We're delighted to present an extract from A Dangerous Crossing, a new YA novel by Jane Mitchell, published by Little Island. Endorsed by Amnesty International, and based on the experiences of real Syrian families, A Dangerous Crossing is a story of bravery and solidarity in the face of despair.
Ghalib doesn’t want to leave his home, but Syria has become too dangerous, and his family has no choice but to flee. Together they start out on a terrible journey that leads them through dark and dangerous places. They come under fire; they are fleeced by illegal border-breakers; they experience the wretched and hopeless life of a refugee camp. And they still have to face the perils of a voyage in a boat that is far from seaworthy.
We are the only humans in a dark and salty world. We pitch and dip on a heaving sea. We cling to each other and the slippery rubber. I never thought a sea held so much movement. I never thought a sea held so much fear. All I can think of are the bones of drowned refugees, of our brothers and sisters who went before us, lifting and turning on the sea bed below, drifting like bleached ghosts pulled by moon and tide. Fish and octopus and coral make watery homes in their empty eye sockets and tooth cavities. Up above them, our little boat rolls and plunges.
‘We are all going to drown!’ Bushra says.
‘Shut up,’ I say. Her words make me more frightened than I already am.
Black waves loom over us and roll beneath us, dark and shining. We lurch between cloud and water. Every wash over the side adds more to the water sloshing in the boat. Men with sea-water streaming from their hair scoop up handfuls to toss over the side, but their efforts make no difference: the water still rises. It is past my ankles now. The man steering the boat fights to keep the engine in the water.
‘Turn into the waves,’ one man says.
‘Keep sidelong to the wind,’ another man says.
‘Head straight across the water,’ a woman says.
But nobody knows for certain. Nobody knows anything about steering boats across open sea in the middle of the night. The engine splutters and coughs and whines.
‘It won’t hold up,’ a man says.
Men with paddles sweep them through the water. It changes nothing. The Turk said we would see the lights of Greece as soon as we rounded the headland. We have been plunging and rising a long time. There are no lights. I don’t know if we have rounded the headland. I see nothing of land or sea. The water, the sky, the air are all made of the one blackness. It seeps into my heart and crawls through my blood. Only this dark wet hell exists now. Wind whips my damp skin and hair, chilling me even though the air is not cold.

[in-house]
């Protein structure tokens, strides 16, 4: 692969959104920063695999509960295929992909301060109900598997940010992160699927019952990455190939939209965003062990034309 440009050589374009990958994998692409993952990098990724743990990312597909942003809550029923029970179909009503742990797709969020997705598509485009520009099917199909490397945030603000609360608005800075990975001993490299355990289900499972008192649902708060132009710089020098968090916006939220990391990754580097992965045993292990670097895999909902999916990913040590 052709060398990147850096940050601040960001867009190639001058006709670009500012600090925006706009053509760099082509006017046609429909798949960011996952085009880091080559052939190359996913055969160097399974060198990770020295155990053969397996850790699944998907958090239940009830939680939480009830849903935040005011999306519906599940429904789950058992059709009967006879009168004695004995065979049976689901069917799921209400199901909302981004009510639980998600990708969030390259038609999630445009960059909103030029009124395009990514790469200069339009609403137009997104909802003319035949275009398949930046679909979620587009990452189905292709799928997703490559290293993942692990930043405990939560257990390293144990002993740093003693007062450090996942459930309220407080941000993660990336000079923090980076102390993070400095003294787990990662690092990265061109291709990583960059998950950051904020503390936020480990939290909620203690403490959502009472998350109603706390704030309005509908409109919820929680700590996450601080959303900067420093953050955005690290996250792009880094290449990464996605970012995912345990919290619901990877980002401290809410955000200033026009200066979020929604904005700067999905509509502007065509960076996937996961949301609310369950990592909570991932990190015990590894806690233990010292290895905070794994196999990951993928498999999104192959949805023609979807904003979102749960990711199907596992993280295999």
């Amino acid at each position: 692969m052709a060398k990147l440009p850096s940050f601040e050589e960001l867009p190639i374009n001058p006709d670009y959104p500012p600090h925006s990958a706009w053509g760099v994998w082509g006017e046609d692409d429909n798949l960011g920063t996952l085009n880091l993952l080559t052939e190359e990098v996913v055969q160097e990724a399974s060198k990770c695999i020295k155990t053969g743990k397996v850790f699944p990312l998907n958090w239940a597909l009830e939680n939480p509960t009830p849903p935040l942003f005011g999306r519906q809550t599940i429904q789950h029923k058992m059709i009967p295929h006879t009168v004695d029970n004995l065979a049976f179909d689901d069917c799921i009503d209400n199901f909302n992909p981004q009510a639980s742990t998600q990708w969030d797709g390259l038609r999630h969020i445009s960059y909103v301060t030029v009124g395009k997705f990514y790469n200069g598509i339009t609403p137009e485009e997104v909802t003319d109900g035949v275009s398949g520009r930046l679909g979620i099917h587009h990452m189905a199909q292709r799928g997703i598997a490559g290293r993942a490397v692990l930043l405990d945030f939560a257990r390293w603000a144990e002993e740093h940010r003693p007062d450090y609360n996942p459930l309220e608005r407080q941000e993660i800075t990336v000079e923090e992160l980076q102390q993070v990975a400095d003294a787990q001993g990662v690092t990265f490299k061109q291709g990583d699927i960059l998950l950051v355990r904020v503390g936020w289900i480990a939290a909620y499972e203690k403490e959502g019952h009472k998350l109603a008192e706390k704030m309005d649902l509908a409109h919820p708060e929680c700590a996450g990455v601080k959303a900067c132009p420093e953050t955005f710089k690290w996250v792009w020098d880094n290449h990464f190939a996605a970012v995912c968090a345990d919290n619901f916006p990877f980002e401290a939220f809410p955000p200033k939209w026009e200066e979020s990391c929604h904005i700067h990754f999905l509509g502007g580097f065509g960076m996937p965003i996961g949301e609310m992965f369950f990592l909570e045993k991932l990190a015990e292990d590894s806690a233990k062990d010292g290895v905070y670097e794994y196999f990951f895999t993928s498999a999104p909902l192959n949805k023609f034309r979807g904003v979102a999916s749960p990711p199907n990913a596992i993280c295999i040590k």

Apart from men shouting instructions to the engine man, nobody talks. We are too busy clinging on, willing Greece to appear. But we are not silent either. Noise fills our boat and none of it is a comfort. People moan and cry out and vomit. They shriek when we dip beneath a trundling wave, gasp when we crest its top. They send salty prayers up to Allah or the contents of their heaving bellies down to the fish. Aylan has thrown up twice already. Because he is strapped to me, everything he throws up is down the front of our lifejacket. We are wet through from salty waves washing over the side. His whole body shivers.
‘Are we going to drown?’ I say to Baba.
‘Stay strong, Ghalib.’
Baba was never one to sugar lemons. We can only cling on and wait.
‘Lights!’ someone says.
I strain to see in the dark but there is only black. We heave over a wave. There! A sprinkle of lights strung along a distant shore. We roll into the next trough; they vanish behind a wall of sea-water.
‘Did you see them, Bushra?’ I say.
‘Alham dulillah!’ Bushra says.
The sight of land gives hope to everyone. Brightness wells inside me. This will end. With a direction to aim for, the engine man hunkers down and grips the controls, motoring our little dinghy through choppy water. Even though I only see lights when we crest a dark wave, it gives me something to live for. Perhaps we will get through after all.
‘Greece, Baba?’ I say.
‘Looks like it,’ Baba says. He grips Umi’s hand.
‘Look, Aylan,’ I say. ‘Greece.’
But Aylan doesn’t look. He slumps low, head sagging. He is heavy against me.
About The Author: Jane Mitchell has written several books for children and young people. Her first novel, When Stars Stop Spinning, was Bisto Book of the Year, and her more recent Chalkline won not only a CBI Merit award but also the Children’s Choice award. She works in disability provision in Ireland and travels widely, including recently to the refugee camp in Calais.